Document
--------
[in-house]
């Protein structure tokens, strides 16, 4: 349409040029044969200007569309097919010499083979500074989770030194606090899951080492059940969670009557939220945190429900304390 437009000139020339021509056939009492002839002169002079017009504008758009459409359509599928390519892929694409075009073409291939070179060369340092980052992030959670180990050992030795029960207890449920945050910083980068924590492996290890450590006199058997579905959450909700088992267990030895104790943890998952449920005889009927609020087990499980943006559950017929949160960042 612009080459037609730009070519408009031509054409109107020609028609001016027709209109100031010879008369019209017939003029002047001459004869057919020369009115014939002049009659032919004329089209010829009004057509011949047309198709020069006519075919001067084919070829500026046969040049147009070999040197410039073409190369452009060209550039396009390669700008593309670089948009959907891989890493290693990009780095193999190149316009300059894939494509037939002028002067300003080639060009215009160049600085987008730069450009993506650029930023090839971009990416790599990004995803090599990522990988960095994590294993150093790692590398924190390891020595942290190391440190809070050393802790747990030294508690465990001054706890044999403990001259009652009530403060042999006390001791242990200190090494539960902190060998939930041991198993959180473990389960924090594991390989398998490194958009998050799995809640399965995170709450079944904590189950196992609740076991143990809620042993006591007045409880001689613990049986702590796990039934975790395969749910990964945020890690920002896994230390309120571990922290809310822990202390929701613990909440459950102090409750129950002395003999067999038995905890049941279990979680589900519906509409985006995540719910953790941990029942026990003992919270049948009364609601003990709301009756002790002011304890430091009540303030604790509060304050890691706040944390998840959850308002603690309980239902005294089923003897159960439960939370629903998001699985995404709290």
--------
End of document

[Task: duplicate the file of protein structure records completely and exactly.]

[in-house]
């Protein structure tokens, strides 16, 4: 349409040029044969200007569309097919010499083979500074989770030194606090899951080492059940969670009557939220945190429900304390 437009000139020339021509056939009492002839002169002079017009504008758009459409359509599928390519892929694409075009073409291939070179060369340092980052992030959670180990050992030795029960207890449920945050910083980068924590492996290890450590006199058997579905959450909700088992267990030895104790943890998952449920005889009927609020087990499980943006559950017929949160960042 612009080459037609730009070519408009031509054409109107020609028609001016027709209109100031010879008369019209017939003029002047001459004869057919020369009115014939002049009659032919004329089209010829009004057509011949047309198709020069006519075919001067084919070829500026046969040049147009070999040197410039073409190369452009060209550039396009390669700008593309670089948009959907891989890493290693990009780095193999190149316009300059894939494509037939002028002067300003080639060009215009160049600085987008730069450009993506650029930023090839971009990416790599990004995803090599990522990988960095994590294993150093790692590398924190390891020595942290190391440190809070050393802790747990030294508690465990001054706890044999403990001259009652009530403060042999006390001791242990200190090494539960902190060998939930041991198993959180473990389960924090594991390989398998490194958009998050799995809640399965995170709450079944904590189950196992609740076991143990809620042993006591007045409880001689613990049986702590796990039934975790395969749910990964945020890690920002896994230390309120571990922290809310822990202390929701613990909440459950102090409750129950002395003999067999038995905890049941279990979680589900519906509409985006995540719910953790941990029942026990003992919270049948009364609601003990709301009756002790002011304890430091009540303030604790509060304050890691706040944390998840959850308002603690309980239902005294089923003897159960439960939370629903998001699985995404709290």